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Name: Bucket

A resource used to indicate the status of a "child" resource.

Problem

A user wishes to manage a set of resource that over their lifetime will transition through a set of statuses. The user wishes to be able to change the status of a resource and identify resources that have a particular status, whilst ensuring that no resources exist in two states at once.

Solution

The bucket resource generally returns a list of entities when a GET method is issued.

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GET /issues/open HTTP/1.1
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Host: example.org
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=>
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HTTP/1.1 200 OK
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Content-Type: application/vnd.collection+json
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...
A POST request is used to send a representation of the class of resource that is held in the bucket resource.  The process of adding this resource to the bucket should change the status of the resource to be the same as all of the other resources held in the bucket.
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POST /issues/pendingreview HTTP/1.1
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Host: example.org
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Content-Type: application/vnd.issue+json
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Content-Length: ...
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{
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 "id" : 745,
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 "short-description" : "There is a typo on the home page",
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 "status" : "Open"
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}
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=>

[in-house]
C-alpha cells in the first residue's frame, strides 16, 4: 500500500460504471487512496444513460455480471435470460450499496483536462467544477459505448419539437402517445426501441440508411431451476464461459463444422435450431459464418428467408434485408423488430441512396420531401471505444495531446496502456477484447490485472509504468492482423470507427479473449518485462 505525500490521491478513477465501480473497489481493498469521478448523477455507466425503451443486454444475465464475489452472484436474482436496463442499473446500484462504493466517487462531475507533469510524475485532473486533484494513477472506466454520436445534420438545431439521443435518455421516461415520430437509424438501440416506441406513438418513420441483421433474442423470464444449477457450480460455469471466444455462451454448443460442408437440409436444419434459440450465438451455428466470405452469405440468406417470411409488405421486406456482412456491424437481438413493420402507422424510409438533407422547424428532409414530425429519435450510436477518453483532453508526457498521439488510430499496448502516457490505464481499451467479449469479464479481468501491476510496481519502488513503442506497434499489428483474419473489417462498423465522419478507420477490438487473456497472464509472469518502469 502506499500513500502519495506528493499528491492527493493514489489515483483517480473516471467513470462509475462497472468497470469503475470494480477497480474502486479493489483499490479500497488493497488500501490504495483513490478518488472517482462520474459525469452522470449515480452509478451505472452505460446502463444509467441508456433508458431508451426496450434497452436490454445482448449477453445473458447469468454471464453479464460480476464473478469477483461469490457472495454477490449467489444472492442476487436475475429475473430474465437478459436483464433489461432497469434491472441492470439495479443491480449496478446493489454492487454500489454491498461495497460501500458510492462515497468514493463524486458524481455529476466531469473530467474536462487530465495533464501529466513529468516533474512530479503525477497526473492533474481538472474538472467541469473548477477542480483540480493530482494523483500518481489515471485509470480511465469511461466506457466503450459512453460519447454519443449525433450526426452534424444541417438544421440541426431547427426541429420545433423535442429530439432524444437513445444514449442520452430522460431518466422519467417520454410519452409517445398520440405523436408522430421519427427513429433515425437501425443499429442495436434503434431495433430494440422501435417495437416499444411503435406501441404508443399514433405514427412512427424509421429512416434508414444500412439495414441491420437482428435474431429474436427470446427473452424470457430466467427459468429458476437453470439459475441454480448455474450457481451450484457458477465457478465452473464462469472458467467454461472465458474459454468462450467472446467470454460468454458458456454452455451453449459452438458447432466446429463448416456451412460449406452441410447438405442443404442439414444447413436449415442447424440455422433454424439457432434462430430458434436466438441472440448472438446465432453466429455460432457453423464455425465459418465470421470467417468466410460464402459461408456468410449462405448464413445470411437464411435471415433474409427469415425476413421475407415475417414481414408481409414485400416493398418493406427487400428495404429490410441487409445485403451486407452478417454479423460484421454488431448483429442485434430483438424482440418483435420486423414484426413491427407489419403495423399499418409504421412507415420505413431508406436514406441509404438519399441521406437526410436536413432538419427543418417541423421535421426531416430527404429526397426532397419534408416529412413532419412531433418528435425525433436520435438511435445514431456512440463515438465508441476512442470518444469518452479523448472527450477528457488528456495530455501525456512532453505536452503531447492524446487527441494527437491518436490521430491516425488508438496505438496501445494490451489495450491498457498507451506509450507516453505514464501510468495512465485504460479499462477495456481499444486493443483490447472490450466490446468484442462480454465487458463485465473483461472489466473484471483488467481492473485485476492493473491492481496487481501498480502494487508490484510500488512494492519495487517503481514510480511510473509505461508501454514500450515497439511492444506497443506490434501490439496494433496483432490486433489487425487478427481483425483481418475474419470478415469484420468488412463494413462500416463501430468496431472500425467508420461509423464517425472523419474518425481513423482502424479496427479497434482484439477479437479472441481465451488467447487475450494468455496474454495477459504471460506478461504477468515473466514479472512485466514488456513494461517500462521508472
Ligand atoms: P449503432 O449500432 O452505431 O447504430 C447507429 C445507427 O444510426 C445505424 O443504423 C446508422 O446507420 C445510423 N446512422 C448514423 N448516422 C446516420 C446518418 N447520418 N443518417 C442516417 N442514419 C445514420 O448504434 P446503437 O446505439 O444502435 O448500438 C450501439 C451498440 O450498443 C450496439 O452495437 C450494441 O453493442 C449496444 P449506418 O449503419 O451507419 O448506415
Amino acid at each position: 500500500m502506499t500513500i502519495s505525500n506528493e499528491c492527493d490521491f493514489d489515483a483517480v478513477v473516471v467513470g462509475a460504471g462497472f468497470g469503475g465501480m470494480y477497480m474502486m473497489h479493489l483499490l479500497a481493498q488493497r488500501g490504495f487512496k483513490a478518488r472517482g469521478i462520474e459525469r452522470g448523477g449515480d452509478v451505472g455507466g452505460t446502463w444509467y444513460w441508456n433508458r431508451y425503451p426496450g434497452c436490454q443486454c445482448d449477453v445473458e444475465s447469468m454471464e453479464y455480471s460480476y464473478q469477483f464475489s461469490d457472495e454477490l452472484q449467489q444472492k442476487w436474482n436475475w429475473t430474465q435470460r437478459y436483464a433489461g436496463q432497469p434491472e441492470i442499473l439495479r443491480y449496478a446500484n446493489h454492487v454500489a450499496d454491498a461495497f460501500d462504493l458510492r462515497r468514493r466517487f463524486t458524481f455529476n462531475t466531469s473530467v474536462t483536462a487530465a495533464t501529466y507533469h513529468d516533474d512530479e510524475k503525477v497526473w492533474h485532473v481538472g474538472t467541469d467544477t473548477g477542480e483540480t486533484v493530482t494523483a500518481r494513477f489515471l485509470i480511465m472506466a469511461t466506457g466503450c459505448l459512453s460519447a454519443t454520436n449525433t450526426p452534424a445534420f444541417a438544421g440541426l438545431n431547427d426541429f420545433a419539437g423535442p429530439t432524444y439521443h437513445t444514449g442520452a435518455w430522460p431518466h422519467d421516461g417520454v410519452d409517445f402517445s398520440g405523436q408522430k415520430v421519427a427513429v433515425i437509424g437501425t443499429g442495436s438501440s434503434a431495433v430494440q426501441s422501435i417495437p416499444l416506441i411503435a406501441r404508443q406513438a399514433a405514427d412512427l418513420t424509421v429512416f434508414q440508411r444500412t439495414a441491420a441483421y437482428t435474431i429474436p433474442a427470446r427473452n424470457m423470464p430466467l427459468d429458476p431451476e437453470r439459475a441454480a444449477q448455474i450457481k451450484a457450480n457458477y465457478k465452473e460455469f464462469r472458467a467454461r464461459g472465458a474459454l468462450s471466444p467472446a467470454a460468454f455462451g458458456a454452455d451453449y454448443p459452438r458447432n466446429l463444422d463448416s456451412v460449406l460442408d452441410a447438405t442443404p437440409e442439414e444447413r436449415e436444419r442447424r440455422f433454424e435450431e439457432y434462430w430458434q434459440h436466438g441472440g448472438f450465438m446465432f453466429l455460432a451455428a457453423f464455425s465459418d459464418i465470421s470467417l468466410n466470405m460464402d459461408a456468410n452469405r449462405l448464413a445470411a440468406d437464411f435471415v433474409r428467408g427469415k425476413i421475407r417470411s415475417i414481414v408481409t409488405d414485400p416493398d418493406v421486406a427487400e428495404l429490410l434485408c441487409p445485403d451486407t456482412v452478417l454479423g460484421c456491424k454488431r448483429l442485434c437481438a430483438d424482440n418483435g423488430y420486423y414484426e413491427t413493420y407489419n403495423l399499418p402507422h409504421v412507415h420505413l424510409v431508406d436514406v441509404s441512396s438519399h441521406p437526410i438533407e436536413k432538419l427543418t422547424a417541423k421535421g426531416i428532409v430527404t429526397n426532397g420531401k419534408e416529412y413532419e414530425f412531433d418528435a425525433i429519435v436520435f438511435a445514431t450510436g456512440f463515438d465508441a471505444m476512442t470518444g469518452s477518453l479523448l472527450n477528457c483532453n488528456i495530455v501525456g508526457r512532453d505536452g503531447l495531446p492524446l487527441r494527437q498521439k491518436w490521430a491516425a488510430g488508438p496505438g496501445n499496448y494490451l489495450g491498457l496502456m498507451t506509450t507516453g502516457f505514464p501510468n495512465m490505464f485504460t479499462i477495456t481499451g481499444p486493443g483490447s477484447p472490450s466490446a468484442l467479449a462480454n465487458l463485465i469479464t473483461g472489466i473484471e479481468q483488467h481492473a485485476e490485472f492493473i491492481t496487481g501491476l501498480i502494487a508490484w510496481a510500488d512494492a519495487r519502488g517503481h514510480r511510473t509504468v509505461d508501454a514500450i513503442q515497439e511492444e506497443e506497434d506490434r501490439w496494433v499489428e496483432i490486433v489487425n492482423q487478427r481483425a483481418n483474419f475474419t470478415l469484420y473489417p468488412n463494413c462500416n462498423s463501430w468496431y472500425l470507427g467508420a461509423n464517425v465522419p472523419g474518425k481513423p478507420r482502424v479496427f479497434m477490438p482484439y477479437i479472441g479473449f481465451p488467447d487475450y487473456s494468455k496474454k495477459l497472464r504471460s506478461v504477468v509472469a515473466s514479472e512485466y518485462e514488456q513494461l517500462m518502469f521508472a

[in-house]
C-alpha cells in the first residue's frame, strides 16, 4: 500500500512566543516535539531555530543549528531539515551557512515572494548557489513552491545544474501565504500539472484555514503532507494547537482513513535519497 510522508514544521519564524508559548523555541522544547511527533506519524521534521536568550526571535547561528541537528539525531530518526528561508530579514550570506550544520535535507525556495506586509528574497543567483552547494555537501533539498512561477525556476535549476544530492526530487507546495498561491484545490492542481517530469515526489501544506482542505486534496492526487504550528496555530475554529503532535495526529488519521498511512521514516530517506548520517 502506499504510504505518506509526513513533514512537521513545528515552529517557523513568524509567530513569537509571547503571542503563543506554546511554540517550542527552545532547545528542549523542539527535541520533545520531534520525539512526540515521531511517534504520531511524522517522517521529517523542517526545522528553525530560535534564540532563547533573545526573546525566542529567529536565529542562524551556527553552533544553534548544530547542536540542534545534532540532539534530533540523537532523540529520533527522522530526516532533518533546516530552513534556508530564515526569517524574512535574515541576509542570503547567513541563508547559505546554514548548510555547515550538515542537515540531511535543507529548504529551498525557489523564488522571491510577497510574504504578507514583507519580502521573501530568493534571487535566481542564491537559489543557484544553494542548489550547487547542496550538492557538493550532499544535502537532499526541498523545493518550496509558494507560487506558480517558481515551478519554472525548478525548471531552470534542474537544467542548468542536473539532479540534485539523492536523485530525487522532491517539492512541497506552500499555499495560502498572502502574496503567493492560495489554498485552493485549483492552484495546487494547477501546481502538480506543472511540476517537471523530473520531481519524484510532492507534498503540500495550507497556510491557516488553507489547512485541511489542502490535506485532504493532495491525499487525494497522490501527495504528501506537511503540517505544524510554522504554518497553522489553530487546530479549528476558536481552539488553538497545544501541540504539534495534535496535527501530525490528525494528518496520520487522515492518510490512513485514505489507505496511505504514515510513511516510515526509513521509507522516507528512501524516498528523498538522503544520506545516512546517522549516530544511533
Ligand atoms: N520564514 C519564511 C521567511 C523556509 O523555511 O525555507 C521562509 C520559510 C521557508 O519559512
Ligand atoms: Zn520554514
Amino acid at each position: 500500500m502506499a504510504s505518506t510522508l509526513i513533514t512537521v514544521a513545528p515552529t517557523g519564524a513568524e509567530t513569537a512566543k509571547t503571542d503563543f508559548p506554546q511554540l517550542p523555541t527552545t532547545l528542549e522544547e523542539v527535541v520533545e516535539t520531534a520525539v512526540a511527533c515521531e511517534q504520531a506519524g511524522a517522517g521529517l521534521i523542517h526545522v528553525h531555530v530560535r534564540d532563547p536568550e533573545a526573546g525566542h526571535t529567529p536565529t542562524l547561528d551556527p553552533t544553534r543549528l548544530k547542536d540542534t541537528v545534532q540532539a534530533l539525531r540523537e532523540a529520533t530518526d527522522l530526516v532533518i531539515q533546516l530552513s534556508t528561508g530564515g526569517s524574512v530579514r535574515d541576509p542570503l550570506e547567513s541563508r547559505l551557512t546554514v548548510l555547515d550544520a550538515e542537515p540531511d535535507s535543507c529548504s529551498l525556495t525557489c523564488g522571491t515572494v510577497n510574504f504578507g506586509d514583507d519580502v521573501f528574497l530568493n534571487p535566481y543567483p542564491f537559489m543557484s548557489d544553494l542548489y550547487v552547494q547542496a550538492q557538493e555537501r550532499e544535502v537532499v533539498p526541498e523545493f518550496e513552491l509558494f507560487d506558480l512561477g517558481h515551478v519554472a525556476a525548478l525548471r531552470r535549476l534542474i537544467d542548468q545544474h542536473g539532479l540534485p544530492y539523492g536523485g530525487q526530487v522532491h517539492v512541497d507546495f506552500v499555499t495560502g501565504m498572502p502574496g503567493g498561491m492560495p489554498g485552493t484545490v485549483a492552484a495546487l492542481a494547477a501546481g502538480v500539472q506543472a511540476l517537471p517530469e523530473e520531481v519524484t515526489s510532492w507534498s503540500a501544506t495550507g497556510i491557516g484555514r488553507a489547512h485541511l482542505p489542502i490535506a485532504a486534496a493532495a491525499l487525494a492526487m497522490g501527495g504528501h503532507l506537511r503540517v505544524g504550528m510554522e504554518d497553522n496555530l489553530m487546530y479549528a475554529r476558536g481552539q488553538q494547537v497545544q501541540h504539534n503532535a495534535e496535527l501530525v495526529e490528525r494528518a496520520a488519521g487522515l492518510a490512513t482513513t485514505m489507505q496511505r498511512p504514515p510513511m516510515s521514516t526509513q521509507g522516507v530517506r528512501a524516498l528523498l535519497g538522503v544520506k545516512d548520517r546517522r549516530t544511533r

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HTTP/1.1 200 OK
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Content-Location: http://example.org/issue/745
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Content-Type: application/vnd.issue+json
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Content-Length: ...
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{
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 "id" : 745,
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 "short-description" : "There is a typo on the home page",
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 "status" : "Pending Review"
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}
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In this example, we returned an updated representation of the resource in the response to the POST.  However, this is completely optional.  There is no need to return a response body and it is not even required to include the status property in the response.  The 200 status code should be sufficent to guarantee that the resource status has been updated.

Discussion

It is recommended that in order to change the status of a resource, a complete representation of the resource is posted. This approach most accurately reflects the client's intent. It is also possible to POST a URL into the bucket, to avoid having to retreive the resource with the old status and then resend that same information to the new bucket. The risk in only sending a URL is that the resource may have changed since the client last retreived it. This could lead to a client doing something that it did not intend to do.

If the risks of sending just a URL are tolerable then there is an additional advantage. By using the 'text/uri-list' media type then you can send multiple URLs and have the ability to change the status of many resources in a single request.

It is possible to use PUT instead of POST to move the resource to a new bucket, however this does require transfering the complete representation. It also introduces a new potential problem in that you now have multiple URLs for what is conceptually the same resource. For example for the resource http://example.org/issue/745 that is pending review, you would also have http://example.org/issue/pendingreview745. This can cause duplicate representations to be stored in a HTTP cache. Duplicate representations cause the cache to be filled quicker and make it much harder to do cache invalidation. The advantage of using PUT would be that the request is idempotent. However, it is fairly easy to make POSTing to a bucket idempotent. If you POST a representation to a bucket that it is already in, then no action needs to be taken.

Related Patterns

Miniput, Whack-a-mole

Acknowledgments

Thanks to Jeff Gonzalez feedback relating to the use of PUT vs POST.